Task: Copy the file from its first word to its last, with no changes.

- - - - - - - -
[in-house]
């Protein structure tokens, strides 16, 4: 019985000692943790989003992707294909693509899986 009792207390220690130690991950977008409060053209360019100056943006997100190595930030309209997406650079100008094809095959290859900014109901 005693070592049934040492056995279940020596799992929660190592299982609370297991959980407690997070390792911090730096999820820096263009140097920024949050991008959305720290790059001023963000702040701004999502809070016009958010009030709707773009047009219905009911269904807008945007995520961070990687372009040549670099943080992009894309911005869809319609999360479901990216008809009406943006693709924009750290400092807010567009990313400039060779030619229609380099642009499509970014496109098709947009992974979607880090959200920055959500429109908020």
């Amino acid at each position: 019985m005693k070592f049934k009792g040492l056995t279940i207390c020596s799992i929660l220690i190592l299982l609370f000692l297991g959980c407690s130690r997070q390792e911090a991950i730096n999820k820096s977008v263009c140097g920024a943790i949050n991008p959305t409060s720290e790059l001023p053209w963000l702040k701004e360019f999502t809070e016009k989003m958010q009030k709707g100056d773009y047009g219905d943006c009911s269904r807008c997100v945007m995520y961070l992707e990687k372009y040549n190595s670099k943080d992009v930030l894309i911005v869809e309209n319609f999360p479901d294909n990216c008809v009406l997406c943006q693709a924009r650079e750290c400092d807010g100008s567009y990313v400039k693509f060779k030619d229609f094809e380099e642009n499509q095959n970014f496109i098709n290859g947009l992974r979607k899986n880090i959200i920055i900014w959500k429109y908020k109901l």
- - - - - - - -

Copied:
[in-house]
């Protein structure tokens, strides 16, 4: 019985000692943790989003992707294909693509899986 009792207390220690130690991950977008409060053209360019100056943006997100190595930030309209997406650079100008094809095959290859900014109901 005693070592049934040492056995279940020596799992929660190592299982609370297991959980407690997070390792911090730096999820820096263009140097920024949050991008959305720290790059001023963000702040701004999502809070016009958010009030709707773009047009219905009911269904807008945007995520961070990687372009040549670099943080992009894309911005869809319609999360479901990216008809009406943006693709924009750290400092807010567009990313400039060779030619229609380099642009499509970014496109098709947009992974979607880090959200920055959500429109908020």
């Amino acid at each position: 019985m005693k070592f049934k009792g040492l056995t279940i207390c020596s799992i929660l220690i190592l299982l609370f000692l297991g959980c407690s130690r997070q390792e911090a991950i730096n999820k820096s977008v263009c140097g920024a943790i949050n991008p959305t409060s720290e790059l001023p053209w963000l702040k701004e360019f999502t809070e016009k989003m958010q009030k709707g100056d773009y047009g219905d943006c009911s269904r807008c997100v945007m995520y961070l992707e990687k372009y040549n190595s670099k943080d992009v930030l894309i911005v869809e309209n319609f999360p479901d294909n990216c008809v009406l997406c943006q693709a924009r650079e750290c400092d807010g100008s567009y990313v400039k693509f060779k030619d229609f094809e380099e642009n499509q095959n970014f496109i098709n290859g947009l992974r979607k899986n880090i959200i920055i900014w959500k429109y908020k109901l």